We all know that tracking your food and workouts is proven to help with weight loss, but what about journaling what's important to you? Can the simple act of writing down what matters to you most in life help you to live a healthier life? Values and weight may not seem related but they might just be, according to a new study published in Psychological Science, a journal of the Association for Psychological Science.
The study looked at 45 women with a body mass index (BMI) of 23 or higher, with a little more of half of them considered overweight or obese. (A normal weight BMI is 18.5 to 24.9.) The women were weighed and then given a list of values — relationships with friends and family, politics, music, creativity, etc. — that they were to rank in order of importance. Then, half of the group was told to write for 15 minutes about which value they found to be most important. The other half was told to write about a value they found unimportant yet why someone else might see it as important.
A month later, the women who wrote about their important values lost an average of 3.4 pounds. The other women who didn't write about one of their important values actually gained an average of 2.76 pounds. The women were not told that weight loss was being studied nor that they should try to lose weight.
"Many choose 'Relationships with friends and family' as their most important value, and they write things like 'My friends and family are always there for me, they love me no matter what...' and so on," says Christine Logel of the Department of Social Development Studies, Renison University College, University of Waterloo. "Women in the control group wrote about an unimportant value and why it might be important for someone else. So they do a very similar task, except it doesn't have personal meaning for them, and thus doesn't give them a boost."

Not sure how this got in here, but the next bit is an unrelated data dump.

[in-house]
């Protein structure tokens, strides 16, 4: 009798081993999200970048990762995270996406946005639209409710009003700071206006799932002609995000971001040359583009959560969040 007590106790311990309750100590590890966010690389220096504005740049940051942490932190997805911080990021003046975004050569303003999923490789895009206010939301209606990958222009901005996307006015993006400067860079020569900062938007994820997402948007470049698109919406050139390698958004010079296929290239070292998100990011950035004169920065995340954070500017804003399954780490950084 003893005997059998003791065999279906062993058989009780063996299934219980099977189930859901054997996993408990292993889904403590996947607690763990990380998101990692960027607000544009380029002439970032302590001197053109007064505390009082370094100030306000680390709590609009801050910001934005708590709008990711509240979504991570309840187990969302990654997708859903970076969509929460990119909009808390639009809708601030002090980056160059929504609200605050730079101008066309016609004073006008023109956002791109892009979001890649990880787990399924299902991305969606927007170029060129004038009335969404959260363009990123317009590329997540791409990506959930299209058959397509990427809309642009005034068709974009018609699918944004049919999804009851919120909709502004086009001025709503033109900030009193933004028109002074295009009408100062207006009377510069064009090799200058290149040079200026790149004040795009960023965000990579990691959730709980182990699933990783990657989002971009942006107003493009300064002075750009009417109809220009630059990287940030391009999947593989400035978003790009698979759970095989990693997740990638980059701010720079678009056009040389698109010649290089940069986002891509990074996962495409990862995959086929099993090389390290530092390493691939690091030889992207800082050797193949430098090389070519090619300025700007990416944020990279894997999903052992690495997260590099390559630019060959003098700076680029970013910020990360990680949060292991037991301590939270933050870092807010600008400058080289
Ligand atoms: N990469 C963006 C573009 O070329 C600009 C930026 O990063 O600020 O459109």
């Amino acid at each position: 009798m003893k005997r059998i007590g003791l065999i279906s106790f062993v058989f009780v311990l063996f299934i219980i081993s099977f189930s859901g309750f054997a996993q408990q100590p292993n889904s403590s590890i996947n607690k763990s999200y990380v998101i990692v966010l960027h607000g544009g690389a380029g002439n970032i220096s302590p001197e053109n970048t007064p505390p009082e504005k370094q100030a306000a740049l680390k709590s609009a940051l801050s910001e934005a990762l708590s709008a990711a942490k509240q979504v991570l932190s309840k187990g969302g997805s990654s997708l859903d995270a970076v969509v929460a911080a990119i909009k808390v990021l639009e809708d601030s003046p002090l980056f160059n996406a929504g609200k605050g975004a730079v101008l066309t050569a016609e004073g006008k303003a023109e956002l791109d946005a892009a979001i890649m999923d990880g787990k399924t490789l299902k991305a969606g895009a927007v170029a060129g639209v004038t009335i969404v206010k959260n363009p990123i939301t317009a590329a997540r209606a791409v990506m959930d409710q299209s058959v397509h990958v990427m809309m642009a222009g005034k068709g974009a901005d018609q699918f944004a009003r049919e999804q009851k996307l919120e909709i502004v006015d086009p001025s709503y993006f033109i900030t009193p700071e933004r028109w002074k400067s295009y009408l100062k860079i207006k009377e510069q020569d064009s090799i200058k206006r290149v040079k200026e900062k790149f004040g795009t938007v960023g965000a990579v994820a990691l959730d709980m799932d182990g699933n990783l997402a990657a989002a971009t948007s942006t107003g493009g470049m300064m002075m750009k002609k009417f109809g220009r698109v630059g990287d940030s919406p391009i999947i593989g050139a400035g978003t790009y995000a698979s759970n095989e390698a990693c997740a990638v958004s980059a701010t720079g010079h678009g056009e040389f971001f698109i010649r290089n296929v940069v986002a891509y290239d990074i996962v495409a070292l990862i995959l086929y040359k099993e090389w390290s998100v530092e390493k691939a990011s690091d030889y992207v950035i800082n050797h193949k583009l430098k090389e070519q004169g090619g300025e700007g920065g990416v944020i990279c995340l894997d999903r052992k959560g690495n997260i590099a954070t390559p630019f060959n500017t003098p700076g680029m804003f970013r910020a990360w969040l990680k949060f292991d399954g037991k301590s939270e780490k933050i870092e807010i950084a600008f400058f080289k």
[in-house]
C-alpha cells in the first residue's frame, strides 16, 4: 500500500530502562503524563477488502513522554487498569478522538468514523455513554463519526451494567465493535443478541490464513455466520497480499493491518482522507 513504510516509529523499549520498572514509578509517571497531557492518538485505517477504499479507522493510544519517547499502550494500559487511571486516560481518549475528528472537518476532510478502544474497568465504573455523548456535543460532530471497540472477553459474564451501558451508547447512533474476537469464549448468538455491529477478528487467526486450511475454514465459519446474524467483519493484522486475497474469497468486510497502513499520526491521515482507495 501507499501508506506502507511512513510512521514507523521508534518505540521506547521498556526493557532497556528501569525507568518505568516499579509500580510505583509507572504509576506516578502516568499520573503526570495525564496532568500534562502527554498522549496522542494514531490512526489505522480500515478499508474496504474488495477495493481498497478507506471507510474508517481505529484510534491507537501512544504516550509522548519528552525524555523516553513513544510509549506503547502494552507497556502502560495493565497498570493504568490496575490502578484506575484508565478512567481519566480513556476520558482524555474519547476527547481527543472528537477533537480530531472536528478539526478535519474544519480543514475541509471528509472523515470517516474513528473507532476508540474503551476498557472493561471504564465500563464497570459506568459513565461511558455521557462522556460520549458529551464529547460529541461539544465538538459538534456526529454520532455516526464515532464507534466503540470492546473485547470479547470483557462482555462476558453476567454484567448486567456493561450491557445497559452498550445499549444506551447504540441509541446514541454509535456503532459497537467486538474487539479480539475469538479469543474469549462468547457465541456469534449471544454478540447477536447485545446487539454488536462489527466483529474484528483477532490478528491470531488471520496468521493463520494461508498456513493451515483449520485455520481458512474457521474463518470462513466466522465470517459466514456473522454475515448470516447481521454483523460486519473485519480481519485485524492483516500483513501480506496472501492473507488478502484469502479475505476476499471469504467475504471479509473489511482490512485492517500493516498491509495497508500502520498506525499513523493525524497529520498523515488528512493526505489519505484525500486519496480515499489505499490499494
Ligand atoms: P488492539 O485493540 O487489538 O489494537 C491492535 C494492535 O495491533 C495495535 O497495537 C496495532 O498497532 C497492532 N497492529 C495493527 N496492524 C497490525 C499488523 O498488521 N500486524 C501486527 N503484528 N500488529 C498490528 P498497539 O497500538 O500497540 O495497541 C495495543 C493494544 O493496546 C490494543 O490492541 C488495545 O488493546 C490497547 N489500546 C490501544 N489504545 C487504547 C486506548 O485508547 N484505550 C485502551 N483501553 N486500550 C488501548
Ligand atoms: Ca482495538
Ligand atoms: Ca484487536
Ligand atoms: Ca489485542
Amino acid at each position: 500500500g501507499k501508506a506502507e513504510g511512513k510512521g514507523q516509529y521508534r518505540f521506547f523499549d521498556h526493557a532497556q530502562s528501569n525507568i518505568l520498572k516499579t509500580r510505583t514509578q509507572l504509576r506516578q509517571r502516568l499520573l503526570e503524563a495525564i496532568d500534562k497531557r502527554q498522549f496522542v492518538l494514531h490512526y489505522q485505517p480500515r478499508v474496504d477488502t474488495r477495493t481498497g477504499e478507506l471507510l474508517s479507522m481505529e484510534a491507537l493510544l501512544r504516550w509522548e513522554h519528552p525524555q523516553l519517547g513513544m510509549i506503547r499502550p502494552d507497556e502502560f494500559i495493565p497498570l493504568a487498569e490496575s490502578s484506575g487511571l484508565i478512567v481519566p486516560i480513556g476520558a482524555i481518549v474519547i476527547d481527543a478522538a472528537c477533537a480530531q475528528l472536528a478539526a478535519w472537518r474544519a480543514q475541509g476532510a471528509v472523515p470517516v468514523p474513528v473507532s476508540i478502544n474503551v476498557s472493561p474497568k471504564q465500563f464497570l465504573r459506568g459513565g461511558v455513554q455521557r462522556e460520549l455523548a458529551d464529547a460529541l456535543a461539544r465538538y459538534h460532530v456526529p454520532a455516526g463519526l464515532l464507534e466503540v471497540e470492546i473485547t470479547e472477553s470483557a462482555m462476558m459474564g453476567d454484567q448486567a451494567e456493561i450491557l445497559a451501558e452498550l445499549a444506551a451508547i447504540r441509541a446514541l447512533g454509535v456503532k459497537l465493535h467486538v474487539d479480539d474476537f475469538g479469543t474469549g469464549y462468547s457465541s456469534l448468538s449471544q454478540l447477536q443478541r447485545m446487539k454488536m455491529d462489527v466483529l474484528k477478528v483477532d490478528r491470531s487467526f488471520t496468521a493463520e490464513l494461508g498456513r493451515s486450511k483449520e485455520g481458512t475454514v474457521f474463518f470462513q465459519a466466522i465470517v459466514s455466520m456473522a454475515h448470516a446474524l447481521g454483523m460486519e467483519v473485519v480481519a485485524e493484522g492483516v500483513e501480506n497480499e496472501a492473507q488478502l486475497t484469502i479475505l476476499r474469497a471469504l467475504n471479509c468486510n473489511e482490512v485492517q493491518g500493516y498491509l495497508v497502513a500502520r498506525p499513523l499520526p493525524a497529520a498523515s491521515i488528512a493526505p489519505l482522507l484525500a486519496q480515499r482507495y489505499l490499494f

This type of writing where you focus on your values is probably most beneficial because it reduces stress — unlike other types of writing and tracking, Logel hypothesizes.
"I came across one study that writing down what you eat, although it can be effective, is stressful — people's stress hormones increase, and they report more stress, too," she says. "I think the research suggests that anything that helps cope with stress could complement standard diet programs, and benefit wellbeing in areas including weight control."
More study is needed to see if focusing on values will deliberately help women to lose weight, but Logel says the results are definitely encouraging. In fact, she puts her research into practice by carrying around a keychain that has her most important value written on it, so that whenever she happens to pick up her keys, she sees it. She also has her cell phone programmed to occasionally pop up with a reminder to put things into perspective. She thinks it helps her do just that.
"I think it is safe to say that taking time to reflect on the values that bring meaning to your life -- your relationships, causes you believe in, art or music, groups you belong to, your spiritual beliefs -- is worthwhile and may well have benefits," she says.
What values are most important to you? Friends? Family? Career? The arts? Let's share them!
Jennipher Walters is the CEO and co-founder of the healthy living websites FitBottomedGirls.com and FitBottomedMamas.com. A certified personal trainer, lifestyle and weight management coach and group exercise instructor, she also holds an MA in health journalism and regularly writes about all things fitness and wellness for various online publications.